FILM RATING: 3.5 stars
Are you a fan of The Beatles? If so, then you may want to check out Nowhere Boy (2009). While it’s NOT the story of how The Beatles got started, it IS the coming-of-age story of how John Lennon got started in life and music, including how he met Paul McCartney and created his first rock band, The Quarrymen. Nowhere Boy is a very well made British indie film by first time feature film director Sam Taylor-Wood. It was released on Blu-ray and DVD recently and I’ve been anxiously awaiting it ever since I first saw the trailer. The film barely got a theatrical release here in the U.S., but I think it will find its audience at home instead. This is a character-driven dramatic story that works very well at portraying the early roots of John Lennon, who like so many artistic geniuses, came from a broken, dysfunctional family, where he was pushed and pulled by the influential members of his family. Would Lennon have ever gotten into music if it hadn’t been for his birth mother? Or the conflict between his mother and his aunt (who was the woman that raised him)? Questions like these seem easy to answer in hindsight, but Nowhere Boy takes us through the journey of Lennon finding his voice in his teens.
While I enjoy some of The Beatles music, I’ve never been overly enamored with the the band or the stories of its members, like many obsessive fans. But Nowhere Boy’s trailer somehow got its hook into me and now I’m very glad that it did. Front and center in the film is actor Aaron Johnson, who depicts John Lennon brilliantly. While he doesn’t necessarily look like John Lennon, he embodies the energy and moody emotion of the musician as perfectly as I can imagine an actor could. Not only does Johnson provide us with juicy dialogue in his native British accent, he even takes on singing and playing the guitar quite well. Without a genuine portrayal of the music in this movie by the actors, I have a feeling the film would fall flat on its face and feel more like a made-for-television documentary. It was the music that helped tie the pieces of the story together and keep me engaged and interested. Clearly Johnson is a talented young artist who should have an interesting career in the entertainment industry for years to come. I’ve gotten the soundtrack to the film since watching Nowhere Boy and the re-creations of Lennon’s early music by “The Nowhere Boys” is quite good for a group of actors, all on its own separate from the film.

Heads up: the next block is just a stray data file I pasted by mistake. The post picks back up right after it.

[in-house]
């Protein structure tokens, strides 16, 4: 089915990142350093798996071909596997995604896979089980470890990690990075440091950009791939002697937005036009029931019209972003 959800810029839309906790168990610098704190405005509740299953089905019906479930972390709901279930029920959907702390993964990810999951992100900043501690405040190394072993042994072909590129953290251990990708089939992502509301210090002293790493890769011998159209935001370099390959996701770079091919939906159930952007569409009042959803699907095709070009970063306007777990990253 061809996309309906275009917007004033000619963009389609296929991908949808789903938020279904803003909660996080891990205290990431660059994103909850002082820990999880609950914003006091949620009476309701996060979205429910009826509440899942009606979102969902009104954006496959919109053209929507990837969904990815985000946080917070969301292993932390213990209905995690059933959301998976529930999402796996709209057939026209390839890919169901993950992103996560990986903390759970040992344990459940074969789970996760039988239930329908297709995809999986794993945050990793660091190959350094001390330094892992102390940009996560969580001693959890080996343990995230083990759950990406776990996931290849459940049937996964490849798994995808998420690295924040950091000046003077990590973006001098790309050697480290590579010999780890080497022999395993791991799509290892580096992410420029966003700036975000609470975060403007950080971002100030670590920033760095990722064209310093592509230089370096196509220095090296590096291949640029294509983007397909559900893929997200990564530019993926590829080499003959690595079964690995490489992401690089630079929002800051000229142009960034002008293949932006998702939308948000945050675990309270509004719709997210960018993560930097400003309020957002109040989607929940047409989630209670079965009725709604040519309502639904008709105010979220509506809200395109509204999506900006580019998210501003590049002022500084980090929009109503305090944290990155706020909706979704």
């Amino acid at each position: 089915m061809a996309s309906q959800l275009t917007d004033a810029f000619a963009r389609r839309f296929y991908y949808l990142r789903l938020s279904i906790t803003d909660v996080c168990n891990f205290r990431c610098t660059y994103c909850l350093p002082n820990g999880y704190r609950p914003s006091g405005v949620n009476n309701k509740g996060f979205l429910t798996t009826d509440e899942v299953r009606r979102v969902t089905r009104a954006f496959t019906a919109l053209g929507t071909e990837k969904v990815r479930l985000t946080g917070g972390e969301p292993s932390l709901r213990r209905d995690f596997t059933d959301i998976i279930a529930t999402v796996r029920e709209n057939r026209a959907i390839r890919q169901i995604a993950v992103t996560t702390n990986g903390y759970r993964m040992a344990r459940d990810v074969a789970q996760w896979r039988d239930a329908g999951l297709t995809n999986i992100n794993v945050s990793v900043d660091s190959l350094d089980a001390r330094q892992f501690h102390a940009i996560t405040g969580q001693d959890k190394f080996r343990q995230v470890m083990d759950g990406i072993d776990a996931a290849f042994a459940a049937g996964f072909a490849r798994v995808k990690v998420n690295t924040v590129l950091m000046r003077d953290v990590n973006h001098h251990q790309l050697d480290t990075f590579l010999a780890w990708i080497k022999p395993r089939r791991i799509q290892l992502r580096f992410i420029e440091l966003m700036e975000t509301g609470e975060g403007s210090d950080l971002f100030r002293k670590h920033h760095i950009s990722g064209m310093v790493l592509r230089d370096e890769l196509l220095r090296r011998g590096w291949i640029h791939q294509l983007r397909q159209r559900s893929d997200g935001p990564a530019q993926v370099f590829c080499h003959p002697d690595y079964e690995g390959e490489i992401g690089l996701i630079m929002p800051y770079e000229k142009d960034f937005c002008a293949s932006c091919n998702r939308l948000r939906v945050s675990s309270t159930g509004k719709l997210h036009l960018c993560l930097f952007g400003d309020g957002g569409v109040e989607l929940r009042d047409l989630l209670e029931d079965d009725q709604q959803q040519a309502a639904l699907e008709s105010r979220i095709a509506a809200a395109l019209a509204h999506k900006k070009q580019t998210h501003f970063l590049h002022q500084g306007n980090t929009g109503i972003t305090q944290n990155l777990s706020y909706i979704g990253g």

Nowhere Boy is a beautifully shot film with excellent cinematography by Director of Photography Seamus McGarvey, also known for his work on Atonement (2007). Some of the images of the U.K. are simply incredible, showcasing the beauty hidden within the details of that country, as well as the details of this production (i.e. the actors, the costumes, and the sets). The production design by Alice Normington and her incredible team in the art department gives the film a perfect look and feel that helps tell this story set in the 1950s. Much like The King’s Speech (2010), God is in all the details of this film, including the excellent dialogue and emotional body language written by screenwriter Matt Greenhalgh and portrayed by the incredible cast. Kristin Scott Thomas and the rest of the supporting actors were perfectly cast and help make the film as good as it is.
In terms of graphic design, I really love the movie poster for this film. Sometimes just a well-designed movie poster can get me enticed to see a film, and this poster definitely got me to see the trailer the first time, which then got me to see the film. I just love that image of actor Aaron Johnson as John Lennon with those thick black horn-rimmed glasses, a cigarette poking out of his mouth, and his guitar around his shoulder. Along with the colors and textures in the poster, it’s one of my favorites from 2010.
If you’re looking for a good solid movie set in the past with interesting history into the character development of a man and a musician like John Lennon, Nowhere Boy is a new release definitely worth seeing. While I’m not sure how many repeat viewings this film will get in the future from me, my first viewing was enjoyable and well worth the time. The Blu-ray presentation is definitely the way to go here since the colors and details in the photography need the higher definition format to really sing.